- Decapsulation: At the other endpoint of the tunnel, the GRE packet header is removed (decapsulated) and the original packet extracted.
- Delivery: The original data packet is sent to the local network, where a destination device can read the original data.
The advantages of GRE lie in its versatility and adaptability.
- Protocol agnostic: Carry packets from multiple different network layer protocols, making them highly versatile.
- Easy Integration: Seamlessly integrate with existing network setups, including legacy systems, private networks, and public clouds.
- Routing support: Compatible with dynamic routing protocols like OSPF and EIGRP, allowing for more intelligent and efficient routing decisions.
- Multicast and broadcast support: Handle multicast and broadcast traffic, facilitating efficient data transmission to multiple network nodes.
- Simple setup: Typically requires less configuration and administrative overhead compared to other tunneling protocols.
- Flexibility: Can be combined with other protocols for added security and functionality.
However, GRE tunneling lacks built-in encryption, making it vulnerable to potential threats such as eavesdropping, tampering and modification, and replaying attacks. To address such security concerns, GRE tunneling can be integrated with additional security protocols. GRE packets that exceed Maximum Transmission Unit (MTU) and Maximum Segment Size (MSS) may require fragmentation before transmission. These processes require extra compute power, which can result in increased latency and slower packet delivery times.
Split Tunneling, or Split VPN Tunneling, is another network routing technique that allows the division of network traffic between a secure connection and the open internet, via a VPN. Split tunneling helps to optimize security, performance, and resource allocation.
Typically, a VPN routes all its traffic through its encrypted connection, ensuring higher level security but potentially increased latency due to the additional encryption process. Split tunneling addresses this by offering businesses a secure VPN connection and direct access to the open internet.
Here is how split tunneling works:
- VPN setup: A secure connection to a private network is established using a VPN client.
- Traffic split: Some network traffic is directed through the encrypted VPN tunnel, while other traffic accesses the internet directly.
- Encryption: The traffic going through the VPN tunnel is encrypted for security.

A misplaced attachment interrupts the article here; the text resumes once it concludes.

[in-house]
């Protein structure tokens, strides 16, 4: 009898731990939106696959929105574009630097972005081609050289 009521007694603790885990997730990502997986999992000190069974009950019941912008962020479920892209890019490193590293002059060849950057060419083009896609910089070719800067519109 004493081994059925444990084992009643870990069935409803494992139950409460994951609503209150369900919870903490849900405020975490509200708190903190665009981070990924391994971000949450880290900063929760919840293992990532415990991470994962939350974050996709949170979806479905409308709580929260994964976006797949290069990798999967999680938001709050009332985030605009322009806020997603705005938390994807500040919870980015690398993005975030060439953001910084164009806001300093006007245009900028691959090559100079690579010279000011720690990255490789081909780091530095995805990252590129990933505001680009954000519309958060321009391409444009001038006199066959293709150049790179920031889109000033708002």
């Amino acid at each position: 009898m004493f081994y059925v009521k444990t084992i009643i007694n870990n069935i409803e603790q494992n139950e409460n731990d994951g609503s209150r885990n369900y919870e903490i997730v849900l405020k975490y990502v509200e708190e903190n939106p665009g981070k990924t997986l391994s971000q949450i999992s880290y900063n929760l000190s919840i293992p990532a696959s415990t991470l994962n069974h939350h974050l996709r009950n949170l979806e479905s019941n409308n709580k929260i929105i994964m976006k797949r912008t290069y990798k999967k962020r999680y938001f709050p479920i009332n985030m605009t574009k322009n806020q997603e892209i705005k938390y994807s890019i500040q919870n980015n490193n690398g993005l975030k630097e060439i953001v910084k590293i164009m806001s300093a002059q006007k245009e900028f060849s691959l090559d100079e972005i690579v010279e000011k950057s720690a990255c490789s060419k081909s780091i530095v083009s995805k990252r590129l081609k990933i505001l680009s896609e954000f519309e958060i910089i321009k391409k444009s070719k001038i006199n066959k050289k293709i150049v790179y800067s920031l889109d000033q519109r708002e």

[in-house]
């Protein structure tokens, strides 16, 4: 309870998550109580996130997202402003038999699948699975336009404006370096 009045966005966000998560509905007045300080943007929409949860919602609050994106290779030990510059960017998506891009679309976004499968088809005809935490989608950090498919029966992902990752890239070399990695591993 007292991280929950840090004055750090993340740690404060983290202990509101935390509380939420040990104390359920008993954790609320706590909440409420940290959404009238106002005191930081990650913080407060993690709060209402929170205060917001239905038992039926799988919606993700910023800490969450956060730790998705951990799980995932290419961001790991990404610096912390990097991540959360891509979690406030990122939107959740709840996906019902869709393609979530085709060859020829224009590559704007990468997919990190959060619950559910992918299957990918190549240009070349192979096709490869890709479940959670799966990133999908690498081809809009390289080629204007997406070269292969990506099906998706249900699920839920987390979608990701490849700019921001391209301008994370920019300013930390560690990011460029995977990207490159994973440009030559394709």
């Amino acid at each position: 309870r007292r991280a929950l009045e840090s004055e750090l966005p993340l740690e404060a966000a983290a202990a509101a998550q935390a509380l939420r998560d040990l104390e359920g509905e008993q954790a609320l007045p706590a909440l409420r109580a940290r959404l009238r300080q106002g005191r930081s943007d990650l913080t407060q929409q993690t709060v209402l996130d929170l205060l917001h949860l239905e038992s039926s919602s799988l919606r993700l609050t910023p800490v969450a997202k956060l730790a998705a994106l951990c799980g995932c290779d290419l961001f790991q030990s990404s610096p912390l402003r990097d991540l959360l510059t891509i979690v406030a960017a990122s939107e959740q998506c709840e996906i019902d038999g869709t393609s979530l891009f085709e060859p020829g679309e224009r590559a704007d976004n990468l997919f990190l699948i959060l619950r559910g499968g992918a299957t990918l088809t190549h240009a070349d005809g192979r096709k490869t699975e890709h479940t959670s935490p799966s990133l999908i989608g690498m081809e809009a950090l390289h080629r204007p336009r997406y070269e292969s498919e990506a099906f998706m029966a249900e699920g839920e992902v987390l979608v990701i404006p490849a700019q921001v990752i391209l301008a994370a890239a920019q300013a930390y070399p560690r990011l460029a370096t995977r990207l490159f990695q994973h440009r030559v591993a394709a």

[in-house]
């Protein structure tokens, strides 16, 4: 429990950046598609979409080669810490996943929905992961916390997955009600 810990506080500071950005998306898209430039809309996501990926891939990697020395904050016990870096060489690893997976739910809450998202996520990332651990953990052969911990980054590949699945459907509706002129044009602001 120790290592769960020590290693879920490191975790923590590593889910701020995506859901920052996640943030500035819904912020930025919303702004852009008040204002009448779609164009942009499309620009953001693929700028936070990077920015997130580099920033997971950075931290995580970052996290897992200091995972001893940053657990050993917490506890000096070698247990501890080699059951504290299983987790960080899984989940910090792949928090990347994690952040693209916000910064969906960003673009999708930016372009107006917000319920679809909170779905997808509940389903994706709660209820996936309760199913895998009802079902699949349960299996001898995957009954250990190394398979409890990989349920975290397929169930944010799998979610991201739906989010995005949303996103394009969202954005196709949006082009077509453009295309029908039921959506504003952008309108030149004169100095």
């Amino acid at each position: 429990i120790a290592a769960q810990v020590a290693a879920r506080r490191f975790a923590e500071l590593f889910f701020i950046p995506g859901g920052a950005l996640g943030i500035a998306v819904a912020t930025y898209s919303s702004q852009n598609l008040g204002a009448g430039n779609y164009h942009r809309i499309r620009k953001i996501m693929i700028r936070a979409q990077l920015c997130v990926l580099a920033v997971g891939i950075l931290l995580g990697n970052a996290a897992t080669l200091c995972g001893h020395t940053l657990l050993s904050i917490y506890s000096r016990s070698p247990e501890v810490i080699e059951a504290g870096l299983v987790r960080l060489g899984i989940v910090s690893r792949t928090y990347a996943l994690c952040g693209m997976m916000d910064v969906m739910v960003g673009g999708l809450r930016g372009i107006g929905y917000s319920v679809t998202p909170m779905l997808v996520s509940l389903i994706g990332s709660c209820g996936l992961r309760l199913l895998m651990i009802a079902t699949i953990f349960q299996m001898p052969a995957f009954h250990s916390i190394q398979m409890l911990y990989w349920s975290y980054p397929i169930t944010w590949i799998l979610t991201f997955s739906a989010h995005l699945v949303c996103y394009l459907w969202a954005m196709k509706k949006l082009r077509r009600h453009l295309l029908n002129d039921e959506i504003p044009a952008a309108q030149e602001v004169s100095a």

- Direct access: Non-sensitive activities like internet browsing bypass the encrypted tunnel for faster speeds.
Split tunneling offers both benefits and security risks. It enhances network efficiency by allowing users to access both secure and non-secure resources simultaneously, reducing the load on the VPN server. By doing so, it improves connection speeds for non-sensitive tasks, as this traffic bypasses the encrypted VPN tunnel, leading to faster internet browsing and lower latency.
However, it can potentially create backdoors for threats by allowing users to bypass network controls. Proxy tampering and VPN bypass also weaken corporate traffic monitoring. To mitigate risks, organizations should enforce strict traffic filtering, encryption, and robust access controls. Proper security measures strike a balance between performance and security, safeguarding both the network and user activities.
A VPN tunnel provides a secure, encrypted connection over a public network, enabling users to access private network content safely through the Internet. VPN tunneling is widely used by companies to connect with remote teams or branch offices securely.
Here is how VPN tunneling works:
- Connection request: A VPN client software or device sends a connection request to a VPN server, which is usually part of a distributed private network.
- Tunnel creation: After successful authentication, a secure virtual tunnel is established between the client and server, allowing them to communicate and transmit data securely.
- Encryption: The VPN client encrypts the user’s network traffic.
- Encapsulation: The encrypted network traffic is encapsulated within another packet/protocol, which includes a header and payload.
- Tunneling: The encapsulated packet is then tunneled through the public network, such as the Internet, to reach the VPN server.
- Decapsulation and decryption: Upon reaching the VPN server, the encapsulated packet is decapsulated and decrypted, revealing the original data.
Pros and Cons of VPN Tunneling